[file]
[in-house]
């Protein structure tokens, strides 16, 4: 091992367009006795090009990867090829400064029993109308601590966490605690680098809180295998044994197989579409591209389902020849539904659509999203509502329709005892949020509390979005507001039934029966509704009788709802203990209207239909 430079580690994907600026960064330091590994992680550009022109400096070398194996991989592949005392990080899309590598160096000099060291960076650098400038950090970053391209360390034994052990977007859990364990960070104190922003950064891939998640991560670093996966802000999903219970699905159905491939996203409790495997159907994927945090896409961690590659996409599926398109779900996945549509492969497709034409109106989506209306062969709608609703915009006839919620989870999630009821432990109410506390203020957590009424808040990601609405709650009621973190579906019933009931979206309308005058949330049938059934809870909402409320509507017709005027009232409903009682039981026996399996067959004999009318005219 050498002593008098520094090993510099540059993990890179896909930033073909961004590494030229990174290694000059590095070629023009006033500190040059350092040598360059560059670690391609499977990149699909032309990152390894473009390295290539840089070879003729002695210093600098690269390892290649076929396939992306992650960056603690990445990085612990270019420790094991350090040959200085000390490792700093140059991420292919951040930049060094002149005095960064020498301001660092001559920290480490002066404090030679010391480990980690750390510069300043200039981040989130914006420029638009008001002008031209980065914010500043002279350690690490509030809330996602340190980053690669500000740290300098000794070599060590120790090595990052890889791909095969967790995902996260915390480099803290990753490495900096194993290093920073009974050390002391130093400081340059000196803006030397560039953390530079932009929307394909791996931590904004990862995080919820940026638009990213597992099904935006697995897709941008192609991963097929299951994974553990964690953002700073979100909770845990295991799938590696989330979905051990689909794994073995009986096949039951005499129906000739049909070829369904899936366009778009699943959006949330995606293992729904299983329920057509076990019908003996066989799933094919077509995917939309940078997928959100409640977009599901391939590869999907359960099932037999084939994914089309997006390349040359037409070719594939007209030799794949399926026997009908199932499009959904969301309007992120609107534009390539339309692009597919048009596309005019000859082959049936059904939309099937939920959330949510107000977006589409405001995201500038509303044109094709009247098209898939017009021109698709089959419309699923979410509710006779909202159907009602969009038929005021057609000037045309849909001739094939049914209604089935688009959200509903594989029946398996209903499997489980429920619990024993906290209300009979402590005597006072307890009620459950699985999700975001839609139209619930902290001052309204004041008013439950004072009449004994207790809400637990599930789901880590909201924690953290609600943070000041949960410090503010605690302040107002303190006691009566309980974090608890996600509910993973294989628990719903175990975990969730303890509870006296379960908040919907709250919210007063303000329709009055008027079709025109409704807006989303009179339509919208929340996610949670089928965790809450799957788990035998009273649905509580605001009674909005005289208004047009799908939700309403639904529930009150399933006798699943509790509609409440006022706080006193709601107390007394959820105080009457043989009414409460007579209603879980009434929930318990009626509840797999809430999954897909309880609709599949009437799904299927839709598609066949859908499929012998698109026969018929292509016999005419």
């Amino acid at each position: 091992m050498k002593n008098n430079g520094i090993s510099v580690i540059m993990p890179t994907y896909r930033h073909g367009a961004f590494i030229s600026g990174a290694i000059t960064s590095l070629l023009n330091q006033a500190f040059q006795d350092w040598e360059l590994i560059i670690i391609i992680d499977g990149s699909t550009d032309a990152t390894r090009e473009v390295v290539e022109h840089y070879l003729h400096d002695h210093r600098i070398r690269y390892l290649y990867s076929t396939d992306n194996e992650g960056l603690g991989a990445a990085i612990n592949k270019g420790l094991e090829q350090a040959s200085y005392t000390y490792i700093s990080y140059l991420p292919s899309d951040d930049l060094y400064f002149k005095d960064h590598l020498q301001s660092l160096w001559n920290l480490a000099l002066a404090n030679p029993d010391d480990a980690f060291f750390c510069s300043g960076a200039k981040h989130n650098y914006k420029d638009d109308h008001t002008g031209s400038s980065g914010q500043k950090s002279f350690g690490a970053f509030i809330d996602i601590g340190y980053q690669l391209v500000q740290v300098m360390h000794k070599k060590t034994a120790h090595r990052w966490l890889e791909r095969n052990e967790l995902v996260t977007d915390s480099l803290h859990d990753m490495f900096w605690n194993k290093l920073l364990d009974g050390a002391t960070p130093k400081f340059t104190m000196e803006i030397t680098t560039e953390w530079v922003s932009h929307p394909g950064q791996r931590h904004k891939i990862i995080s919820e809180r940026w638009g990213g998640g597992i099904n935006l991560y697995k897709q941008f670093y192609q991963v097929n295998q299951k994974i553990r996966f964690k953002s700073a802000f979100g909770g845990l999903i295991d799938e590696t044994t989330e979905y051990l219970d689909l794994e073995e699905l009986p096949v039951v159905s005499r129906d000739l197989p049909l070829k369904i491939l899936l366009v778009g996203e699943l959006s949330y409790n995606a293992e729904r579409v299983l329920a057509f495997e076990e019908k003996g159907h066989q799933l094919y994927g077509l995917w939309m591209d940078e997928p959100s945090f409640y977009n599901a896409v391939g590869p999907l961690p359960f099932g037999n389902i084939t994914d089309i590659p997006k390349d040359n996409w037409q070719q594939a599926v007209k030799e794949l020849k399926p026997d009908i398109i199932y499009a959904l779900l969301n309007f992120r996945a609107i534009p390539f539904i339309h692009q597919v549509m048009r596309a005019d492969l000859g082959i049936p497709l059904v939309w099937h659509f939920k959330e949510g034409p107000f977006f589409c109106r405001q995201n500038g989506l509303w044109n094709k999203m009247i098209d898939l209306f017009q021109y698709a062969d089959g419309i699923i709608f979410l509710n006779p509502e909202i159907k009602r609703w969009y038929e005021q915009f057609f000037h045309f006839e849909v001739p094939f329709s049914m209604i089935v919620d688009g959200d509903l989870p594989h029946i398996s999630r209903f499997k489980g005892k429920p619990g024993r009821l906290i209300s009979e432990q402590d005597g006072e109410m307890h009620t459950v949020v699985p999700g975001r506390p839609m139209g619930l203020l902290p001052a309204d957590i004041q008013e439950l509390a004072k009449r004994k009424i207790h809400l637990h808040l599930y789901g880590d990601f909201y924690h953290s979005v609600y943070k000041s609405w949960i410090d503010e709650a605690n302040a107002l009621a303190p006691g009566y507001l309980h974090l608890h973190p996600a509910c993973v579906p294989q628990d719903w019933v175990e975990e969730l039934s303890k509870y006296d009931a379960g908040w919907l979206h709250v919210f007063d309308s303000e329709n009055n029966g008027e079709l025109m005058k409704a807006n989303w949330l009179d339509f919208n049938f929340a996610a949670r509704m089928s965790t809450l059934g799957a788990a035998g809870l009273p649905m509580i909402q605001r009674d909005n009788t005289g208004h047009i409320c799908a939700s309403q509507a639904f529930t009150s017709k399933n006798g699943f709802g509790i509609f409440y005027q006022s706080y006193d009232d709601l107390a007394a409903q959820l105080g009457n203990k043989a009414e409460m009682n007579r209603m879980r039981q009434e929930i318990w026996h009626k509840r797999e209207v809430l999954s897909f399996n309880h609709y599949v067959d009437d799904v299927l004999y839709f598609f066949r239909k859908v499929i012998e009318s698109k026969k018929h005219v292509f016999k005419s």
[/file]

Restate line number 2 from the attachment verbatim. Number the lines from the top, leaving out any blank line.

């Protein structure tokens, strides 16, 4: 091992367009006795090009990867090829400064029993109308601590966490605690680098809180295998044994197989579409591209389902020849539904659509999203509502329709005892949020509390979005507001039934029966509704009788709802203990209207239909 430079580690994907600026960064330091590994992680550009022109400096070398194996991989592949005392990080899309590598160096000099060291960076650098400038950090970053391209360390034994052990977007859990364990960070104190922003950064891939998640991560670093996966802000999903219970699905159905491939996203409790495997159907994927945090896409961690590659996409599926398109779900996945549509492969497709034409109106989506209306062969709608609703915009006839919620989870999630009821432990109410506390203020957590009424808040990601609405709650009621973190579906019933009931979206309308005058949330049938059934809870909402409320509507017709005027009232409903009682039981026996399996067959004999009318005219 050498002593008098520094090993510099540059993990890179896909930033073909961004590494030229990174290694000059590095070629023009006033500190040059350092040598360059560059670690391609499977990149699909032309990152390894473009390295290539840089070879003729002695210093600098690269390892290649076929396939992306992650960056603690990445990085612990270019420790094991350090040959200085000390490792700093140059991420292919951040930049060094002149005095960064020498301001660092001559920290480490002066404090030679010391480990980690750390510069300043200039981040989130914006420029638009008001002008031209980065914010500043002279350690690490509030809330996602340190980053690669500000740290300098000794070599060590120790090595990052890889791909095969967790995902996260915390480099803290990753490495900096194993290093920073009974050390002391130093400081340059000196803006030397560039953390530079932009929307394909791996931590904004990862995080919820940026638009990213597992099904935006697995897709941008192609991963097929299951994974553990964690953002700073979100909770845990295991799938590696989330979905051990689909794994073995009986096949039951005499129906000739049909070829369904899936366009778009699943959006949330995606293992729904299983329920057509076990019908003996066989799933094919077509995917939309940078997928959100409640977009599901391939590869999907359960099932037999084939994914089309997006390349040359037409070719594939007209030799794949399926026997009908199932499009959904969301309007992120609107534009390539339309692009597919048009596309005019000859082959049936059904939309099937939920959330949510107000977006589409405001995201500038509303044109094709009247098209898939017009021109698709089959419309699923979410509710006779909202159907009602969009038929005021057609000037045309849909001739094939049914209604089935688009959200509903594989029946398996209903499997489980429920619990024993906290209300009979402590005597006072307890009620459950699985999700975001839609139209619930902290001052309204004041008013439950004072009449004994207790809400637990599930789901880590909201924690953290609600943070000041949960410090503010605690302040107002303190006691009566309980974090608890996600509910993973294989628990719903175990975990969730303890509870006296379960908040919907709250919210007063303000329709009055008027079709025109409704807006989303009179339509919208929340996610949670089928965790809450799957788990035998009273649905509580605001009674909005005289208004047009799908939700309403639904529930009150399933006798699943509790509609409440006022706080006193709601107390007394959820105080009457043989009414409460007579209603879980009434929930318990009626509840797999809430999954897909309880609709599949009437799904299927839709598609066949859908499929012998698109026969018929292509016999005419």